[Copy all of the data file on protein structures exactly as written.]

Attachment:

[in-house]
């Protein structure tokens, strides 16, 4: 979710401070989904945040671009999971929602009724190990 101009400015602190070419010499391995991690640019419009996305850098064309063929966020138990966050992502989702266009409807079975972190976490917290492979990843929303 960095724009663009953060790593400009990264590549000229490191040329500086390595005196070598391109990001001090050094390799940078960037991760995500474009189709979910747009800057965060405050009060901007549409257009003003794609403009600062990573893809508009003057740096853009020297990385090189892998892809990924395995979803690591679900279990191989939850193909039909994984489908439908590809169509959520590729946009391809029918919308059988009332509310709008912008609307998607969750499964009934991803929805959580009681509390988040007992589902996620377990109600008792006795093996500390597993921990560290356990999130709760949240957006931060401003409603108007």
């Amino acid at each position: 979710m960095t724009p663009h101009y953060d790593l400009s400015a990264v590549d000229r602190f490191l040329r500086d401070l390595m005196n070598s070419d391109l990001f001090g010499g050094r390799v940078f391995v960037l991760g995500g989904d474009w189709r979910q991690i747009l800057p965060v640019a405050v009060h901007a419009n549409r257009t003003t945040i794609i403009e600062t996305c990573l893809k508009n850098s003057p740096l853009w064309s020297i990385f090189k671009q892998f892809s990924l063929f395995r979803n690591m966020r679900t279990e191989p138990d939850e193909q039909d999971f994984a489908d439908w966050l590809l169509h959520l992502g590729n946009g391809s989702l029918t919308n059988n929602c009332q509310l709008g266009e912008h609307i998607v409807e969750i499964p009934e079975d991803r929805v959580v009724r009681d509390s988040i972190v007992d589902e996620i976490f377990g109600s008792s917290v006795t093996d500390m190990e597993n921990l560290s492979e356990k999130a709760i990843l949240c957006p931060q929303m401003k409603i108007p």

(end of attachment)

[in-house]
């Protein structure tokens, strides 16, 4: 979710401070989904945040671009999971929602009724190990 101009400015602190070419010499391995991690640019419009996305850098064309063929966020138990966050992502989702266009409807079975972190976490917290492979990843929303 960095724009663009953060790593400009990264590549000229490191040329500086390595005196070598391109990001001090050094390799940078960037991760995500474009189709979910747009800057965060405050009060901007549409257009003003794609403009600062990573893809508009003057740096853009020297990385090189892998892809990924395995979803690591679900279990191989939850193909039909994984489908439908590809169509959520590729946009391809029918919308059988009332509310709008912008609307998607969750499964009934991803929805959580009681509390988040007992589902996620377990109600008792006795093996500390597993921990560290356990999130709760949240957006931060401003409603108007």
């Amino acid at each position: 979710m960095t724009p663009h101009y953060d790593l400009s400015a990264v590549d000229r602190f490191l040329r500086d401070l390595m005196n070598s070419d391109l990001f001090g010499g050094r390799v940078f391995v960037l991760g995500g989904d474009w189709r979910q991690i747009l800057p965060v640019a405050v009060h901007a419009n549409r257009t003003t945040i794609i403009e600062t996305c990573l893809k508009n850098s003057p740096l853009w064309s020297i990385f090189k671009q892998f892809s990924l063929f395995r979803n690591m966020r679900t279990e191989p138990d939850e193909q039909d999971f994984a489908d439908w966050l590809l169509h959520l992502g590729n946009g391809s989702l029918t919308n059988n929602c009332q509310l709008g266009e912008h609307i998607v409807e969750i499964p009934e079975d991803r929805v959580v009724r009681d509390s988040i972190v007992d589902e996620i976490f377990g109600s008792s917290v006795t093996d500390m190990e597993n921990l560290s492979e356990k999130a709760i990843l949240c957006p931060q929303m401003k409603i108007p």